Mr. Knox and his ‘Gelatine’ airship

On May 10, 1905, the Syracuse Post-Standard ran an article about Charles B. Knox of Johnstown’s Knox Gelatin Company, announcing he’d hired Syracuse native George T. Tomlinson, ‘to design and run an airship at the Portland Exhibition.”

Although references to the Knox Gelatine Company more frequently detail the life of Mrs. Rose Knox, Charles’ widow, Charles built the original business and at this point in time, he appears to have been willing to spend money on things he considered just plain fun.

He already owned well-respected race horses, plus the first automobile in Johnstown, was allegedly the first man to drive an automobile across the entire state, and now, in the spring of 1905, looked upward for a new challenge, financing his own ‘airship’, generally called a blimp.

If he needed, he could also justify this extravagance to Mrs. Knox by naming the airship ‘Gelatine’ and exhibiting it to advertise their product, foreshadowing Goodyear’s later blimps.

Most sources state Knox employed ‘aeronaut’ Tomlinson to design the craft because of his flying record on Aug. 27, 1904, Tomlinson established a world airship endurance record of 22 hours, 37 minutes airborne at the St. Louis Fair.

While many photos of this first ‘Gelatine’ exist, an exact reproduction hangs in the Pearson Air Museum, Vancouver, Washington, and can be viewed on the internet at columbiariverimages.com.

The June 20 Fulton County Republican informed readers, “Mr. Knox’s machine is being built by inventor Tomlinson and will be completed about July 1st. It will be taken directly to Oregon for the airship races.”

A later account states, “The Knox machine made twenty-one ascensions at the 1905 Lewis & Clark Portland Exposition. What was special about the ‘Gelatine’ was the Tomlinson-designed steering system.

Of its success at Portland, the September 21 1905 Fulton County Republican glowed, “Gelatine Is a Great Success — Knox Airship Sails Like a Bird.” It related, “Lincoln Beechey, the eighteen-year-old boy aeronaut, was at the helm. The machine could be navigated easily at the will of the aeronaut.”

It continued flying high during 1906, attested to by various photographs showing the ship performing at various exhibitions with people milling around it.

The July 8, 1906 Syracuse Herald stated, “Knox’s Gelatine airship made a flight of 200 feet and landed one quarter mile from where it started, being in the air eleven minutes. The ship is of the conical type of balloon, having a capacity of 11,000 cubic feet of hydrogen gas. The gas bag surmounts a framework fifty-four feet long, holding a gasoline two-cylinder engine of six horse power. The machine is twenty-nine feet in height. Operator Tomlinson may sail it to Johnstown Monday.”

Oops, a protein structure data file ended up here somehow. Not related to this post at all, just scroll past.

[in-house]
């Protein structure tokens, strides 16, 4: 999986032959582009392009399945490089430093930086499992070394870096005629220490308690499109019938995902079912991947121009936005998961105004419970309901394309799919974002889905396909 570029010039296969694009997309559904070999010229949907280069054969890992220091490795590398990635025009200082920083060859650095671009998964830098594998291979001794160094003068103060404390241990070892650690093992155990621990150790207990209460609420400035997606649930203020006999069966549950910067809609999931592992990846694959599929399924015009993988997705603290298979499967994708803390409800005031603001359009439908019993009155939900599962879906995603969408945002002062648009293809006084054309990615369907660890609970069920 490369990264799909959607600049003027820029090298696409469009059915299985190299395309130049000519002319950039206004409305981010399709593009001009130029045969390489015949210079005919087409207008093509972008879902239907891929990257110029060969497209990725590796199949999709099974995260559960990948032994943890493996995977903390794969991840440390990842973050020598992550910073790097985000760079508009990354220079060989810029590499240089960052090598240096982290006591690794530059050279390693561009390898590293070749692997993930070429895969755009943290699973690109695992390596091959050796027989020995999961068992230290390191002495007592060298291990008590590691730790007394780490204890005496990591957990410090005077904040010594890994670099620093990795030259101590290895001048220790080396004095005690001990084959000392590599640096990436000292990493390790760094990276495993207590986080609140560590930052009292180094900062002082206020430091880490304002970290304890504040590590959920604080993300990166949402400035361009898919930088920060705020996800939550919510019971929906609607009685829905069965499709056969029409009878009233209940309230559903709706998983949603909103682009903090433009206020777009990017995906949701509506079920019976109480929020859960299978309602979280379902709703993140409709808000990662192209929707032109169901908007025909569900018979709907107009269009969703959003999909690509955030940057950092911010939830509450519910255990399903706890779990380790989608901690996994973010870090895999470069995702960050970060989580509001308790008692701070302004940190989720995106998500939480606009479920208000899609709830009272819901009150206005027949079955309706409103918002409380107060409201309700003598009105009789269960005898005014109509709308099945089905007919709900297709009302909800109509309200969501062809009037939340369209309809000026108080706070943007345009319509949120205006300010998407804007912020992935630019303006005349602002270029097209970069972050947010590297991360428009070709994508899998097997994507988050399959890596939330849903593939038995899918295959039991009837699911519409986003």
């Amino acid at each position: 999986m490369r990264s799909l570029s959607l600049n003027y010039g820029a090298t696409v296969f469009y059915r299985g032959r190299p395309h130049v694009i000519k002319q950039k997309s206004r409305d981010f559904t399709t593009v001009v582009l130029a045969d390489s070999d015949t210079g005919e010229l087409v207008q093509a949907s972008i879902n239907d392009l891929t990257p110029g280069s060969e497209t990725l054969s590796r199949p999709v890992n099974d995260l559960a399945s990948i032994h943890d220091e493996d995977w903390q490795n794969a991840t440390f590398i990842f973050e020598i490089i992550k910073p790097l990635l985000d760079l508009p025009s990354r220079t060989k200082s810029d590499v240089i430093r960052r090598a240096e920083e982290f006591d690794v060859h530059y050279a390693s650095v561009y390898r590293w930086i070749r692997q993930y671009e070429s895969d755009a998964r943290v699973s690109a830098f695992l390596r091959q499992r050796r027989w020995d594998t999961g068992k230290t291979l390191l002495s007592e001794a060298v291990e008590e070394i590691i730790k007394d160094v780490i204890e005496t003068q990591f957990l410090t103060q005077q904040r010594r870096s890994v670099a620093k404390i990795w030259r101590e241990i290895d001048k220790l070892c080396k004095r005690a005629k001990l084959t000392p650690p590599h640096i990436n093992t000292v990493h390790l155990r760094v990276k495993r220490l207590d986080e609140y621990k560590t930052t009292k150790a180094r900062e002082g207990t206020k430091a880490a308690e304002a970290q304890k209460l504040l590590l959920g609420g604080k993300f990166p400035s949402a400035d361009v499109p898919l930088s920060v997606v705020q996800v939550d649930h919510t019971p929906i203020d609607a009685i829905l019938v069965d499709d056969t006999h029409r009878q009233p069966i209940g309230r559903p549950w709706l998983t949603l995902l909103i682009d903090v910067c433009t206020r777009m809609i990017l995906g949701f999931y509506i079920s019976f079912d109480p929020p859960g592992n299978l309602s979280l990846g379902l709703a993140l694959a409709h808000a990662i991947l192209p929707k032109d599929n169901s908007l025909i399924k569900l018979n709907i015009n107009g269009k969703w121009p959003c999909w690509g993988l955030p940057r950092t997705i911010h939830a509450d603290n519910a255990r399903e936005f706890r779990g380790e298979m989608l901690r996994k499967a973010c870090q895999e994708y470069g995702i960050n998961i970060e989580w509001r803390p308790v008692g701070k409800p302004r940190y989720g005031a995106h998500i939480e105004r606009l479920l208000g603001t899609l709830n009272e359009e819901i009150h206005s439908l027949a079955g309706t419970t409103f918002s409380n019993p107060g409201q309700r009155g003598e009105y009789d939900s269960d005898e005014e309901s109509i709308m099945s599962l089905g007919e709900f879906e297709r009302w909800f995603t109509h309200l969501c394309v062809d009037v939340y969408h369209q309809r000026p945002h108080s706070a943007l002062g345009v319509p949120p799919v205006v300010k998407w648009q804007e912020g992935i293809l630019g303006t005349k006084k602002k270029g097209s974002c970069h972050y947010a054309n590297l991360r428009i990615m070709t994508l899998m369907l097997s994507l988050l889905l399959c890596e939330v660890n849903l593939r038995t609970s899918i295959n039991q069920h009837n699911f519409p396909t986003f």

Apparently, Mr. Knox thought that if one airship was good, two were better. The July 24, Canajoharie Courier informed readers, “Mr. Willis Bullock Jr. of Canajoharie is constructing an improved airship and engine for Mr. Knox of Johnstown. When the new ship is finished and the old one overhauled, Mr. Knox will have two complete outfits to insure future flights that might otherwise be marred by temporary failure of only one.”

There were really only two practical uses for gas-filled airships, exhibit them at public venues as an advertising tool or race them against other airships for prize money, although this seems rather like racing pairs of inflated snails.

Nevertheless for a few short years, airship racing was a popular endeavor, but Mr. Knox wasn’t trying to make money from his ‘ballooning’ endeavors: whatever his airships earned, he donated to good causes.

The July 24, 1906 Canajoharie Courier, for example, remarked, “Mr. Knox is a square, generous man — $500 — which was the money received for the exhibitions at Canajoharie, has been returned to that village with the suggestion it should be expended for a fire alarm system.”

Knox’s “Gelatine” was operated by different people at different times. Young dare devil Beechey operated it at Portland as well as Tomlinson, and amateur aeronaut Elmer Van Vranken of Gloversville, who we’ll chronicle next time, also piloted it locally before building his own in 1906.

Nevertheless, the Jan. 11, 1906 Fulton County Republican only mentioned Tomlinson as “the man who operated Mr. Knox’s airship Gelatine at the Portland Oregon Exposition last summer.”

In April 1906, Mr. Knox also hired Earl D. Persse, another Syracusian, stating, “Inventor Tomlinson will continue operating the ships and Mr. Persse will have complete charge of their management, transportation, publicity, security, and scheduling.”

The paper observed, “Mr. Knox is fortunate to have him, as Persse’s management abilities cannot be surpassed.”

Lucky Mr. Persse kept both feet on the ground.

Mr. Knox’s second, larger ship was to be completely revolutionary, but also enters the realm of “What Was He Thinking?” It was to be “a new battle ship of the future sky navy. In construction of this sky battleship, Mr. Knox has the latest thing in airships, which promises to revolutionize modern warfare.”

One wonders whether Knox intended mounting cannon on it to shoot down enemy airships or hoped to convince the government of its potential for bombing battlefields from on high, and if so, did he consider what a swell target such a large gas bag would make hovering above battlefields?

The world, however, was robbed of this great military advance when ‘Gelatine King’ Knox died suddenly on June 18, 1908, aged only 53. Thus, his high-flying ‘sky battleship’ idea was grounded.